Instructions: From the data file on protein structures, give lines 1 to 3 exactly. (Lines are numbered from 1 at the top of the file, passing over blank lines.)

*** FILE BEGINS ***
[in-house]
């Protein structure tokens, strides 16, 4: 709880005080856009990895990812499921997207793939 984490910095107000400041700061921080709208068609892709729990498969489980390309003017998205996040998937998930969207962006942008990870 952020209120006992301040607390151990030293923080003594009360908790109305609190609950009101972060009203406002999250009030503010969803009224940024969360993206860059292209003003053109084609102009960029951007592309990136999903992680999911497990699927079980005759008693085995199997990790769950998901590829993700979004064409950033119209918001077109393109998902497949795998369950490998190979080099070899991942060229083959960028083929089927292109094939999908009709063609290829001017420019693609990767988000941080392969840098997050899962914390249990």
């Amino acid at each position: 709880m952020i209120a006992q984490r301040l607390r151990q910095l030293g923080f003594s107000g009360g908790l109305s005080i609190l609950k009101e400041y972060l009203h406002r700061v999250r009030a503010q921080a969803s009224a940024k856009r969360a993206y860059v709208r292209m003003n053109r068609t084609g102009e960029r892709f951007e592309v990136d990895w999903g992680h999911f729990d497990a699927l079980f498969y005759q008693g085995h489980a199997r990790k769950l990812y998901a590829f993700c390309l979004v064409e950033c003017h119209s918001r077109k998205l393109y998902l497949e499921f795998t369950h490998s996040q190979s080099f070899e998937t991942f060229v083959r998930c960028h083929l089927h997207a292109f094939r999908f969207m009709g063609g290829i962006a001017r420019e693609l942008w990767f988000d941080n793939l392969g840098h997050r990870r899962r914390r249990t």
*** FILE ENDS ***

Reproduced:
[in-house]
């Protein structure tokens, strides 16, 4: 709880005080856009990895990812499921997207793939 984490910095107000400041700061921080709208068609892709729990498969489980390309003017998205996040998937998930969207962006942008990870 952020209120006992301040607390151990030293923080003594009360908790109305609190609950009101972060009203406002999250009030503010969803009224940024969360993206860059292209003003053109084609102009960029951007592309990136999903992680999911497990699927079980005759008693085995199997990790769950998901590829993700979004064409950033119209918001077109393109998902497949795998369950490998190979080099070899991942060229083959960028083929089927292109094939999908009709063609290829001017420019693609990767988000941080392969840098997050899962914390249990």
């Amino acid at each position: 709880m952020i209120a006992q984490r301040l607390r151990q910095l030293g923080f003594s107000g009360g908790l109305s005080i609190l609950k009101e400041y972060l009203h406002r700061v999250r009030a503010q921080a969803s009224a940024k856009r969360a993206y860059v709208r292209m003003n053109r068609t084609g102009e960029r892709f951007e592309v990136d990895w999903g992680h999911f729990d497990a699927l079980f498969y005759q008693g085995h489980a199997r990790k769950l990812y998901a590829f993700c390309l979004v064409e950033c003017h119209s918001r077109k998205l393109y998902l497949e499921f795998t369950h490998s996040q190979s080099f070899e998937t991942f060229v083959r998930c960028h083929l089927h997207a292109f094939r999908f969207m009709g063609g290829i962006a001017r420019e693609l942008w990767f988000d941080n793939l392969g840098h997050r990870r899962r914390r249990t």